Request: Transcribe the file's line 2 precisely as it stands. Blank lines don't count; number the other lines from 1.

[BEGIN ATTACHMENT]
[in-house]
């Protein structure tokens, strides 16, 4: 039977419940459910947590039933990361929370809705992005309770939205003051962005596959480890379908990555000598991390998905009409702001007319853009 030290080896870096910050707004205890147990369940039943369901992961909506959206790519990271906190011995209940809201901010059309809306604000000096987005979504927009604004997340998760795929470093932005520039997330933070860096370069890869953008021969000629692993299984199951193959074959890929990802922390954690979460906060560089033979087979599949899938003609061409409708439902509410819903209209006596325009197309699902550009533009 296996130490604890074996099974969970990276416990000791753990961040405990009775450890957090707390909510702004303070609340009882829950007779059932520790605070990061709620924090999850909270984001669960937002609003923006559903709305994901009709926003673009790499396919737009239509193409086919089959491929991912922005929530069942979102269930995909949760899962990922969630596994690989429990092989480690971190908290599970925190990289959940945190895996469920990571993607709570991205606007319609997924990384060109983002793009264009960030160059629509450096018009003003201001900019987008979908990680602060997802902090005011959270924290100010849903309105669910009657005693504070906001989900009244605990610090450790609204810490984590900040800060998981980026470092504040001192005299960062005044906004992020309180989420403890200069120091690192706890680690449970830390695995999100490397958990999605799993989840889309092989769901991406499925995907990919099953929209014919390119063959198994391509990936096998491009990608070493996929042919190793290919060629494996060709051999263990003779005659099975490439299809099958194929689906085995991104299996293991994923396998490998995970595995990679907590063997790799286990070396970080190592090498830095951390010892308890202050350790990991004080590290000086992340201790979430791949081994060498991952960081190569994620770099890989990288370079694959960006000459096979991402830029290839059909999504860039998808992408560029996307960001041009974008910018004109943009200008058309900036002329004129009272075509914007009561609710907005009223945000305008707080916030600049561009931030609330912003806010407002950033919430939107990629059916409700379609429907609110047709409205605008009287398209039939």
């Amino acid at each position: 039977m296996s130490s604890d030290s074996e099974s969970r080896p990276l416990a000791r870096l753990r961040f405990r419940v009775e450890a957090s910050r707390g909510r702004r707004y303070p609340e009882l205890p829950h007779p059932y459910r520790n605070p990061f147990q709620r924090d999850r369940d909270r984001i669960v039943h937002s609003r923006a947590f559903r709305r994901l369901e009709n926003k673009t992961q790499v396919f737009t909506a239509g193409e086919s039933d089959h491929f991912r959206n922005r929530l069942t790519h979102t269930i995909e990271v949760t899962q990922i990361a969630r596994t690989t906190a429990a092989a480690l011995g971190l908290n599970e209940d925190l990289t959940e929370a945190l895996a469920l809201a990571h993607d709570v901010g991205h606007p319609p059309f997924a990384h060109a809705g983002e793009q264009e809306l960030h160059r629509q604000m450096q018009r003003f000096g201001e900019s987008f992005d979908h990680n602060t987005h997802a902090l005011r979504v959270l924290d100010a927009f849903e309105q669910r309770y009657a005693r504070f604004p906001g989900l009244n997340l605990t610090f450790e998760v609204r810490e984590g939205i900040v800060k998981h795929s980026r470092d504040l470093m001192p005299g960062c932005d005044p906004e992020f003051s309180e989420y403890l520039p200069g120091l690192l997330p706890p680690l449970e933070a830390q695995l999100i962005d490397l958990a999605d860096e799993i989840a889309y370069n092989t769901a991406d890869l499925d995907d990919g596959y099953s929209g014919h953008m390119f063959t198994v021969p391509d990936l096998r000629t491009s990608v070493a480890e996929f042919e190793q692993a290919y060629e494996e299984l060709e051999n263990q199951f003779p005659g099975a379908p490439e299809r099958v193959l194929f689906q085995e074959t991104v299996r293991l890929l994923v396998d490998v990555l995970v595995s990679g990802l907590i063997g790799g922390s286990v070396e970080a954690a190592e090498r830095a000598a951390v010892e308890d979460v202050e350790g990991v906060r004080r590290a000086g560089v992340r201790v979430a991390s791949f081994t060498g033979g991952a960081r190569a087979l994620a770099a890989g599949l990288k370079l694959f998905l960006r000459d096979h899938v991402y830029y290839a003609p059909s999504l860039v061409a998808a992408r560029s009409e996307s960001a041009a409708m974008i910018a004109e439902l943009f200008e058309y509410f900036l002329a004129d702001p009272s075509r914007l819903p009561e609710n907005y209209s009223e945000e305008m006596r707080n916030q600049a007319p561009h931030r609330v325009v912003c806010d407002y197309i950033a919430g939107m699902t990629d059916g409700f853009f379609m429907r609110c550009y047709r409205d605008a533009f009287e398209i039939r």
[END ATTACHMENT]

């Protein structure tokens, strides 16, 4: 039977419940459910947590039933990361929370809705992005309770939205003051962005596959480890379908990555000598991390998905009409702001007319853009 030290080896870096910050707004205890147990369940039943369901992961909506959206790519990271906190011995209940809201901010059309809306604000000096987005979504927009604004997340998760795929470093932005520039997330933070860096370069890869953008021969000629692993299984199951193959074959890929990802922390954690979460906060560089033979087979599949899938003609061409409708439902509410819903209209006596325009197309699902550009533009 296996130490604890074996099974969970990276416990000791753990961040405990009775450890957090707390909510702004303070609340009882829950007779059932520790605070990061709620924090999850909270984001669960937002609003923006559903709305994901009709926003673009790499396919737009239509193409086919089959491929991912922005929530069942979102269930995909949760899962990922969630596994690989429990092989480690971190908290599970925190990289959940945190895996469920990571993607709570991205606007319609997924990384060109983002793009264009960030160059629509450096018009003003201001900019987008979908990680602060997802902090005011959270924290100010849903309105669910009657005693504070906001989900009244605990610090450790609204810490984590900040800060998981980026470092504040001192005299960062005044906004992020309180989420403890200069120091690192706890680690449970830390695995999100490397958990999605799993989840889309092989769901991406499925995907990919099953929209014919390119063959198994391509990936096998491009990608070493996929042919190793290919060629494996060709051999263990003779005659099975490439299809099958194929689906085995991104299996293991994923396998490998995970595995990679907590063997790799286990070396970080190592090498830095951390010892308890202050350790990991004080590290000086992340201790979430791949081994060498991952960081190569994620770099890989990288370079694959960006000459096979991402830029290839059909999504860039998808992408560029996307960001041009974008910018004109943009200008058309900036002329004129009272075509914007009561609710907005009223945000305008707080916030600049561009931030609330912003806010407002950033919430939107990629059916409700379609429907609110047709409205605008009287398209039939």